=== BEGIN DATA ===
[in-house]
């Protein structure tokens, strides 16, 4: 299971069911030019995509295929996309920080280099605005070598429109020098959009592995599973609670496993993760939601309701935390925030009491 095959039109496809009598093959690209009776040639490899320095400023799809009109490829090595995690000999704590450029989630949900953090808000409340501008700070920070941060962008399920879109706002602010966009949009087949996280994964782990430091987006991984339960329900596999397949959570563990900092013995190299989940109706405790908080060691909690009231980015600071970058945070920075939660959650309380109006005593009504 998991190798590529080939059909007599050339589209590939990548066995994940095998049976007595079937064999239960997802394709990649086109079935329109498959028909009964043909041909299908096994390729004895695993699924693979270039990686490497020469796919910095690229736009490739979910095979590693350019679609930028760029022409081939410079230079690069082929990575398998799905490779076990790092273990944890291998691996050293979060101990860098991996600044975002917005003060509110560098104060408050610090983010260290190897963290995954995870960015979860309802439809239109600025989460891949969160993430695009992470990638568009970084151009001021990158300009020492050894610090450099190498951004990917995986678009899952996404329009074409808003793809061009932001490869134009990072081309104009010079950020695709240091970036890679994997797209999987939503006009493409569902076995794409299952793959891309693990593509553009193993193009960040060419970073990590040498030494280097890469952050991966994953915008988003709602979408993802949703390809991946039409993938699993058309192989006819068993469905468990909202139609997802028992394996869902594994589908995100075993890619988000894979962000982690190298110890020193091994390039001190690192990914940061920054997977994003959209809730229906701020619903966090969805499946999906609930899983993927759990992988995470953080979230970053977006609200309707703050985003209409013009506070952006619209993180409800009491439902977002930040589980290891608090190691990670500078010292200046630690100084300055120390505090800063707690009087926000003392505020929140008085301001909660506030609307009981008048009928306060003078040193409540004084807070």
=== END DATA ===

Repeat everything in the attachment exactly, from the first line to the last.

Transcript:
[in-house]
């Protein structure tokens, strides 16, 4: 299971069911030019995509295929996309920080280099605005070598429109020098959009592995599973609670496993993760939601309701935390925030009491 095959039109496809009598093959690209009776040639490899320095400023799809009109490829090595995690000999704590450029989630949900953090808000409340501008700070920070941060962008399920879109706002602010966009949009087949996280994964782990430091987006991984339960329900596999397949959570563990900092013995190299989940109706405790908080060691909690009231980015600071970058945070920075939660959650309380109006005593009504 998991190798590529080939059909007599050339589209590939990548066995994940095998049976007595079937064999239960997802394709990649086109079935329109498959028909009964043909041909299908096994390729004895695993699924693979270039990686490497020469796919910095690229736009490739979910095979590693350019679609930028760029022409081939410079230079690069082929990575398998799905490779076990790092273990944890291998691996050293979060101990860098991996600044975002917005003060509110560098104060408050610090983010260290190897963290995954995870960015979860309802439809239109600025989460891949969160993430695009992470990638568009970084151009001021990158300009020492050894610090450099190498951004990917995986678009899952996404329009074409808003793809061009932001490869134009990072081309104009010079950020695709240091970036890679994997797209999987939503006009493409569902076995794409299952793959891309693990593509553009193993193009960040060419970073990590040498030494280097890469952050991966994953915008988003709602979408993802949703390809991946039409993938699993058309192989006819068993469905468990909202139609997802028992394996869902594994589908995100075993890619988000894979962000982690190298110890020193091994390039001190690192990914940061920054997977994003959209809730229906701020619903966090969805499946999906609930899983993927759990992988995470953080979230970053977006609200309707703050985003209409013009506070952006619209993180409800009491439902977002930040589980290891608090190691990670500078010292200046630690100084300055120390505090800063707690009087926000003392505020929140008085301001909660506030609307009981008048009928306060003078040193409540004084807070």